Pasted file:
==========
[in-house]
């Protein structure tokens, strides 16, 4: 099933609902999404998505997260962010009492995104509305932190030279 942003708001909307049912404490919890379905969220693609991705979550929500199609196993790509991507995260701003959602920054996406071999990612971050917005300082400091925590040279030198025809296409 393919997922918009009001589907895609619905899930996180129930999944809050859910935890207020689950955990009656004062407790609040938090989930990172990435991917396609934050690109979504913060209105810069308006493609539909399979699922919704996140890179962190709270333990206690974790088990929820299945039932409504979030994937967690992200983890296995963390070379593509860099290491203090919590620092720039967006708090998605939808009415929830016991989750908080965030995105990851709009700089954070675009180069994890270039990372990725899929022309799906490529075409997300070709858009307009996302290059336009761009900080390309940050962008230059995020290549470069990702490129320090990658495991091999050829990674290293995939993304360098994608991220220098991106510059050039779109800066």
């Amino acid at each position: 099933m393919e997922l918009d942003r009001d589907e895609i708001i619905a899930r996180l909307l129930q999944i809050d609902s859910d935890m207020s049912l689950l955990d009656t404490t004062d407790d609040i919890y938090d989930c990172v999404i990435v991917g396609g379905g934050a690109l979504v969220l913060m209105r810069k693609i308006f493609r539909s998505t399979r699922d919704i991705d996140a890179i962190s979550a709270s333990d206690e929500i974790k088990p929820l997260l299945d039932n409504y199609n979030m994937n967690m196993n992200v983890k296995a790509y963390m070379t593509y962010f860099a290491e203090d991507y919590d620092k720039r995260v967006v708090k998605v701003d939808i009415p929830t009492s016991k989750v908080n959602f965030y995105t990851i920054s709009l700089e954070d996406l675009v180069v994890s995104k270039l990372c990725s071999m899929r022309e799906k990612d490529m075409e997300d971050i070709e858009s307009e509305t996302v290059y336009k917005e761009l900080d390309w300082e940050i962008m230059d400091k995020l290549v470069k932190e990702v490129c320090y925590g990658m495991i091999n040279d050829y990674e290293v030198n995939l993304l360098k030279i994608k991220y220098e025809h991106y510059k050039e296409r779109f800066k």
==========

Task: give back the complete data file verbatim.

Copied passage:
[in-house]
């Protein structure tokens, strides 16, 4: 099933609902999404998505997260962010009492995104509305932190030279 942003708001909307049912404490919890379905969220693609991705979550929500199609196993790509991507995260701003959602920054996406071999990612971050917005300082400091925590040279030198025809296409 393919997922918009009001589907895609619905899930996180129930999944809050859910935890207020689950955990009656004062407790609040938090989930990172990435991917396609934050690109979504913060209105810069308006493609539909399979699922919704996140890179962190709270333990206690974790088990929820299945039932409504979030994937967690992200983890296995963390070379593509860099290491203090919590620092720039967006708090998605939808009415929830016991989750908080965030995105990851709009700089954070675009180069994890270039990372990725899929022309799906490529075409997300070709858009307009996302290059336009761009900080390309940050962008230059995020290549470069990702490129320090990658495991091999050829990674290293995939993304360098994608991220220098991106510059050039779109800066």
């Amino acid at each position: 099933m393919e997922l918009d942003r009001d589907e895609i708001i619905a899930r996180l909307l129930q999944i809050d609902s859910d935890m207020s049912l689950l955990d009656t404490t004062d407790d609040i919890y938090d989930c990172v999404i990435v991917g396609g379905g934050a690109l979504v969220l913060m209105r810069k693609i308006f493609r539909s998505t399979r699922d919704i991705d996140a890179i962190s979550a709270s333990d206690e929500i974790k088990p929820l997260l299945d039932n409504y199609n979030m994937n967690m196993n992200v983890k296995a790509y963390m070379t593509y962010f860099a290491e203090d991507y919590d620092k720039r995260v967006v708090k998605v701003d939808i009415p929830t009492s016991k989750v908080n959602f965030y995105t990851i920054s709009l700089e954070d996406l675009v180069v994890s995104k270039l990372c990725s071999m899929r022309e799906k990612d490529m075409e997300d971050i070709e858009s307009e509305t996302v290059y336009k917005e761009l900080d390309w300082e940050i962008m230059d400091k995020l290549v470069k932190e990702v490129c320090y925590g990658m495991i091999n040279d050829y990674e290293v030198n995939l993304l360098k030279i994608k991220y220098e025809h991106y510059k050039e296409r779109f800066k």